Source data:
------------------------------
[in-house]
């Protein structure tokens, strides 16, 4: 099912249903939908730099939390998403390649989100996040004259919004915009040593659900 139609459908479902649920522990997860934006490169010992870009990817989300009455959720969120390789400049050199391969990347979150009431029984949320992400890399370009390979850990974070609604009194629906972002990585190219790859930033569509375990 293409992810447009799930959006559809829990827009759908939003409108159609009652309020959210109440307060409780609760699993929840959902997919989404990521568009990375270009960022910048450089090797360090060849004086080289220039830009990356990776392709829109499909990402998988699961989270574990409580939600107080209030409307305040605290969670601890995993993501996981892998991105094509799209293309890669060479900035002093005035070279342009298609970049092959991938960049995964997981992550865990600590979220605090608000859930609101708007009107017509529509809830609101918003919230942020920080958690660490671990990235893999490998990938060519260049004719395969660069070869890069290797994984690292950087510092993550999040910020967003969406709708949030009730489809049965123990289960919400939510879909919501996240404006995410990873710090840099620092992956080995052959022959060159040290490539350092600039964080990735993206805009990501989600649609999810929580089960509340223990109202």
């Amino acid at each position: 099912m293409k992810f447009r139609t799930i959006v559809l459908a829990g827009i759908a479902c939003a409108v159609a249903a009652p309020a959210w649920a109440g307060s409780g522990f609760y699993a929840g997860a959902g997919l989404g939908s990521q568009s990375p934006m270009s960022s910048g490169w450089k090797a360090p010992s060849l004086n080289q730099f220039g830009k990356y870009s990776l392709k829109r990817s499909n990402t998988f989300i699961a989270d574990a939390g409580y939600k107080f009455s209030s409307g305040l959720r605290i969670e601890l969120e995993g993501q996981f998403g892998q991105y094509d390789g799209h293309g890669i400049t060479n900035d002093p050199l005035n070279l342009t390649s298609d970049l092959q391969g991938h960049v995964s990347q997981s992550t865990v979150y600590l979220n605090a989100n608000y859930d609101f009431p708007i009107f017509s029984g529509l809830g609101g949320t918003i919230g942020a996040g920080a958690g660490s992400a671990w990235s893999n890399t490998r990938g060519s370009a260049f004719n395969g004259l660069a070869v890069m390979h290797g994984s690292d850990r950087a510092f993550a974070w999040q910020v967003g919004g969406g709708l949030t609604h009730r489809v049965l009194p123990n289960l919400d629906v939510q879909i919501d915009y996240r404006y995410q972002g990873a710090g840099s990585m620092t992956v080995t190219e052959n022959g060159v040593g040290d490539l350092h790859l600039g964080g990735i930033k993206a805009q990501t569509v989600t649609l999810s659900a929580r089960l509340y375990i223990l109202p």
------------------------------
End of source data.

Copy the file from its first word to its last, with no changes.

[in-house]
């Protein structure tokens, strides 16, 4: 099912249903939908730099939390998403390649989100996040004259919004915009040593659900 139609459908479902649920522990997860934006490169010992870009990817989300009455959720969120390789400049050199391969990347979150009431029984949320992400890399370009390979850990974070609604009194629906972002990585190219790859930033569509375990 293409992810447009799930959006559809829990827009759908939003409108159609009652309020959210109440307060409780609760699993929840959902997919989404990521568009990375270009960022910048450089090797360090060849004086080289220039830009990356990776392709829109499909990402998988699961989270574990409580939600107080209030409307305040605290969670601890995993993501996981892998991105094509799209293309890669060479900035002093005035070279342009298609970049092959991938960049995964997981992550865990600590979220605090608000859930609101708007009107017509529509809830609101918003919230942020920080958690660490671990990235893999490998990938060519260049004719395969660069070869890069290797994984690292950087510092993550999040910020967003969406709708949030009730489809049965123990289960919400939510879909919501996240404006995410990873710090840099620092992956080995052959022959060159040290490539350092600039964080990735993206805009990501989600649609999810929580089960509340223990109202």
């Amino acid at each position: 099912m293409k992810f447009r139609t799930i959006v559809l459908a829990g827009i759908a479902c939003a409108v159609a249903a009652p309020a959210w649920a109440g307060s409780g522990f609760y699993a929840g997860a959902g997919l989404g939908s990521q568009s990375p934006m270009s960022s910048g490169w450089k090797a360090p010992s060849l004086n080289q730099f220039g830009k990356y870009s990776l392709k829109r990817s499909n990402t998988f989300i699961a989270d574990a939390g409580y939600k107080f009455s209030s409307g305040l959720r605290i969670e601890l969120e995993g993501q996981f998403g892998q991105y094509d390789g799209h293309g890669i400049t060479n900035d002093p050199l005035n070279l342009t390649s298609d970049l092959q391969g991938h960049v995964s990347q997981s992550t865990v979150y600590l979220n605090a989100n608000y859930d609101f009431p708007i009107f017509s029984g529509l809830g609101g949320t918003i919230g942020a996040g920080a958690g660490s992400a671990w990235s893999n890399t490998r990938g060519s370009a260049f004719n395969g004259l660069a070869v890069m390979h290797g994984s690292d850990r950087a510092f993550a974070w999040q910020v967003g919004g969406g709708l949030t609604h009730r489809v049965l009194p123990n289960l919400d629906v939510q879909i919501d915009y996240r404006y995410q972002g990873a710090g840099s990585m620092t992956v080995t190219e052959n022959g060159v040593g040290d490539l350092h790859l600039g964080g990735i930033k993206a805009q990501t569509v989600t649609l999810s659900a929580r089960l509340y375990i223990l109202p």